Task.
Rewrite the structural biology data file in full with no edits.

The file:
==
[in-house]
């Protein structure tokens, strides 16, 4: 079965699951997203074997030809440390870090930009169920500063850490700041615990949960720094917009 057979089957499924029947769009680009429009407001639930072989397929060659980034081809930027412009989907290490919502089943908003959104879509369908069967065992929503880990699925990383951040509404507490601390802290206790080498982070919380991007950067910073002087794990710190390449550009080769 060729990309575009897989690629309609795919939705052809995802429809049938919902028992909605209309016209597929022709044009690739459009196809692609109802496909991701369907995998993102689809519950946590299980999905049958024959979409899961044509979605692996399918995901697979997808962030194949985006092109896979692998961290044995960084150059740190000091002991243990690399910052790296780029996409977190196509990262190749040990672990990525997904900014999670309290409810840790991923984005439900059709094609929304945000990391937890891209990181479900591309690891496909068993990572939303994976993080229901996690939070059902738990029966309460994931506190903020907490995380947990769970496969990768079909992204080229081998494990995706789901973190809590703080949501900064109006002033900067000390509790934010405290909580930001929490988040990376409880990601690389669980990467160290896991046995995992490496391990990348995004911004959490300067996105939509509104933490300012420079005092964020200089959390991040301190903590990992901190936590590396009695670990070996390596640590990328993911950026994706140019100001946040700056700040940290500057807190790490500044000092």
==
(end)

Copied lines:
[in-house]
């Protein structure tokens, strides 16, 4: 079965699951997203074997030809440390870090930009169920500063850490700041615990949960720094917009 057979089957499924029947769009680009429009407001639930072989397929060659980034081809930027412009989907290490919502089943908003959104879509369908069967065992929503880990699925990383951040509404507490601390802290206790080498982070919380991007950067910073002087794990710190390449550009080769 060729990309575009897989690629309609795919939705052809995802429809049938919902028992909605209309016209597929022709044009690739459009196809692609109802496909991701369907995998993102689809519950946590299980999905049958024959979409899961044509979605692996399918995901697979997808962030194949985006092109896979692998961290044995960084150059740190000091002991243990690399910052790296780029996409977190196509990262190749040990672990990525997904900014999670309290409810840790991923984005439900059709094609929304945000990391937890891209990181479900591309690891496909068993990572939303994976993080229901996690939070059902738990029966309460994931506190903020907490995380947990769970496969990768079909992204080229081998494990995706789901973190809590703080949501900064109006002033900067000390509790934010405290909580930001929490988040990376409880990601690389669980990467160290896991046995995992490496391990990348995004911004959490300067996105939509509104933490300012420079005092964020200089959390991040301190903590990992901190936590590396009695670990070996390596640590990328993911950026994706140019100001946040700056700040940290500057807190790490500044000092």